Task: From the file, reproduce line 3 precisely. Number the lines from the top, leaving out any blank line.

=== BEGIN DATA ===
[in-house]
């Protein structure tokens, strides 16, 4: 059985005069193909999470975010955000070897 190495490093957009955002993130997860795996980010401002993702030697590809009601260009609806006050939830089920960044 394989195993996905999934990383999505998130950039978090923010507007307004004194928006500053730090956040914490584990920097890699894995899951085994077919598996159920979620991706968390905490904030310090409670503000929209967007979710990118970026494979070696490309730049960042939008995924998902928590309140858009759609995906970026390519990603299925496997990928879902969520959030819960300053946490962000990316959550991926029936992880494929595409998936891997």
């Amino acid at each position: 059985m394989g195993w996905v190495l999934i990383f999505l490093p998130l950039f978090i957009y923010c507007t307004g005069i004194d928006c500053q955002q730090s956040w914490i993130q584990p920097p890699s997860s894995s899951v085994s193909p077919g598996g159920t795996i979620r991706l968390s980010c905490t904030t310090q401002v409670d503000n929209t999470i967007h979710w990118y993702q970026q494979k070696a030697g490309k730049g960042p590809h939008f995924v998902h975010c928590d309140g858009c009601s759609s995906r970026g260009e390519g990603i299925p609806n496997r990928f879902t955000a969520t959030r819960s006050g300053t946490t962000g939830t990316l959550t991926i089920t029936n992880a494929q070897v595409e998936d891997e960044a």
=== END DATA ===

């Amino acid at each position: 059985m394989g195993w996905v190495l999934i990383f999505l490093p998130l950039f978090i957009y923010c507007t307004g005069i004194d928006c500053q955002q730090s956040w914490i993130q584990p920097p890699s997860s894995s899951v085994s193909p077919g598996g159920t795996i979620r991706l968390s980010c905490t904030t310090q401002v409670d503000n929209t999470i967007h979710w990118y993702q970026q494979k070696a030697g490309k730049g960042p590809h939008f995924v998902h975010c928590d309140g858009c009601s759609s995906r970026g260009e390519g990603i299925p609806n496997r990928f879902t955000a969520t959030r819960s006050g300053t946490t962000g939830t990316l959550t991926i089920t029936n992880a494929q070897v595409e998936d891997e960044a």